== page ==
Recovery Connections

John Schwary is CEO of Transitional Living Communities, a 850-bed recovery program he founded in Mesa, Arizona January 9, 1992 when he had a year sober. He's in his 27th year of recovery.

In these posts, he views life mostly through the lenses of recovery. While the blog is factual, he sometimes disguises events and people to protect anonymity.

Wednesday, August 18, 2010

When I came into sobriety I brought with me the sense of perfectionism that had plagued me all my life. Nothing was good enough. I had unrealistic expectations of myself. This perfectionism hindered me in several ways. There were some things I was afraid to try because I thought I might fail. For example, when I first got sober some 20 years ago my level of education was a GED I obtained while incarcerated in my teens. Because of my perfectionism I didn't want to take a chance on further education because I feared failing. I didn't get my Bachelor's degree until I was over 65 years old. Was I a 4.0 student? No. I graduated with a 3.4 grade average and that was good enough for me. But if I hadn't decided, during my early years of sobriety, that I would never be perfect I wouldn't have even tried to get my Bachelor's degree.

I often tell those I mentor that in recovery we only have do one thing perfectly. And of course the thing we have to do perfectly is the first half of the first step. Once I recognized that I was powerless over alcohol and other chemicals my whole life changed.

I was able to keep a job. I was able to pay rent and utilities. I didn't have to keep looking over my shoulder and wonder if I was going to be arrested for an old warrant. I was no longer on probation or parole. Simply because I did the first part of that first step perfectly life changed dramatically. The rest of the steps are a work in progress, as is my life.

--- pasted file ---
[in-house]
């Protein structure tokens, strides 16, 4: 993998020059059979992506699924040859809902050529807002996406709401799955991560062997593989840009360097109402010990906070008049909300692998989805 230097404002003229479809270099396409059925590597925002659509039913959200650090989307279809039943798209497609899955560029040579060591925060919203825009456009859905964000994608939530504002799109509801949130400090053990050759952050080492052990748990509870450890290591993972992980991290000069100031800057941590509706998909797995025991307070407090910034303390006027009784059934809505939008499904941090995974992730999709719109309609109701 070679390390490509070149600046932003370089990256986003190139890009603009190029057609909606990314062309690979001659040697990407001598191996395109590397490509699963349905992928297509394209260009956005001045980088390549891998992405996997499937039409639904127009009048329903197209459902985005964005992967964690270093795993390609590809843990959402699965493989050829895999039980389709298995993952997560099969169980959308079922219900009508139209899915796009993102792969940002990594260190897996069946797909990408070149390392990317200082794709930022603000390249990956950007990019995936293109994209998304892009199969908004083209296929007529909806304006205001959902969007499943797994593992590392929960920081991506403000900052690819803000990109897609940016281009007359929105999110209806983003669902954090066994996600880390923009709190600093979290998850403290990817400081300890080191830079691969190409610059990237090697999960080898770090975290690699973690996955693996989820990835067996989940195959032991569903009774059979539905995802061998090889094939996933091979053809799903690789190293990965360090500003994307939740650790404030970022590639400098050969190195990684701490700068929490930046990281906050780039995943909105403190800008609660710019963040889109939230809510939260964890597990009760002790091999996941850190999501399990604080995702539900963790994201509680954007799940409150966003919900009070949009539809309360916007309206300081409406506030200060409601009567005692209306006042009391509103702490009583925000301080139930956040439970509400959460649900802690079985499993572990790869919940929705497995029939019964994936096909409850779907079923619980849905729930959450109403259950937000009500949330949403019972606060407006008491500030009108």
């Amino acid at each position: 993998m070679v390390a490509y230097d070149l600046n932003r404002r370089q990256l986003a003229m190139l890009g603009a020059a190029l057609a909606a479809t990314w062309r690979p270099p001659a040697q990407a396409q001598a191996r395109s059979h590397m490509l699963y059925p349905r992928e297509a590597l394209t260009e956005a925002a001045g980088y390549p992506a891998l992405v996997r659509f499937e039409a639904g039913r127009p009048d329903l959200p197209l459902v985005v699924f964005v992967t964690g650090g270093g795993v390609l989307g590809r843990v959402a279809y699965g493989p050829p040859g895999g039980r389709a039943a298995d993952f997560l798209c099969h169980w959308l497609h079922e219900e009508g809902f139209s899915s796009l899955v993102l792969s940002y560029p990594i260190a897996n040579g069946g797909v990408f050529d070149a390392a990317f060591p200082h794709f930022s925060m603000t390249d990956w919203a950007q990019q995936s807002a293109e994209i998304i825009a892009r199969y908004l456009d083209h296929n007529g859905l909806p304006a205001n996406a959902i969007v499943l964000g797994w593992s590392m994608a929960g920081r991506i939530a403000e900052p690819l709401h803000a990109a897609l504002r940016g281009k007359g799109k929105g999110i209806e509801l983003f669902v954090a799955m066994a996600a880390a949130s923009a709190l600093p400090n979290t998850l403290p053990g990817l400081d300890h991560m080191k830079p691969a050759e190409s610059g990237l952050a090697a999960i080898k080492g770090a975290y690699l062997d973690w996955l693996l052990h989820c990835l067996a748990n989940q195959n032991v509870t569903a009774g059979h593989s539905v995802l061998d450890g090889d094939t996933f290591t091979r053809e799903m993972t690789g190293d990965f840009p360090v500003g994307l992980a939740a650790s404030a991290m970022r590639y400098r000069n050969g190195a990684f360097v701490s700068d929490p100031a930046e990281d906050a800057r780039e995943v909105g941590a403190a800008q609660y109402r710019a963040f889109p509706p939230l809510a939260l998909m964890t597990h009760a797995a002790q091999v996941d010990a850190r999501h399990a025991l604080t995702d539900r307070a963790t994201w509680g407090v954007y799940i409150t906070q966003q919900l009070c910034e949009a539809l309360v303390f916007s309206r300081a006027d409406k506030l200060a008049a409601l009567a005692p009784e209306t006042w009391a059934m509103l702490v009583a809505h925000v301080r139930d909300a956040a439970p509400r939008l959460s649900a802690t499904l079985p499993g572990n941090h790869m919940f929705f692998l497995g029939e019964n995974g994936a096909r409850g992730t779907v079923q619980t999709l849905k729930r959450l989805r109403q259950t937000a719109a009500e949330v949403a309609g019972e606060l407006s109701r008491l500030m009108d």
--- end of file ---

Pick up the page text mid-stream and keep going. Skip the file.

A few months ago I experienced an example of my perfectionist attitude at work. I was sitting in the waiting room waiting to take a state counseling examination. In the waiting room with me were candidates from various fields of recovery. A woman sitting beside me worked at a methadone clinic. She was discussing a client and mentioned how well he was doing in his recovery.

I immediately, in a polite manner, began to remonstrate with her about her use of the term recovery. In my perfect world when someone is in recovery they use no chemicals. However, at her clinic, they consider someone in recovery when all they are using is methadone. She began to explain to me a concept called "harm reduction." She said that some of her clients had been on methadone for more than 20 years. During that time they had not used illegal drugs or alcohol and had not committed any criminal offenses. She explained that for some clients that was about as good as their lives could be. As long as they had their methadone they could function as productive members of the community.

While I still apply my definition of recovery in my own life I realized that recovery means different things to people in other disciplines.

Today I realize if I maintain the view that I don't have to do everything perfectly I will be willing to take more risks. I will be able to try new business ideas. I will attempt to learn things that I haven't tried to learn before. For example, I recently took an ICRC examination and passed with 75%. It was nowhere near perfect but, guess what? I passed..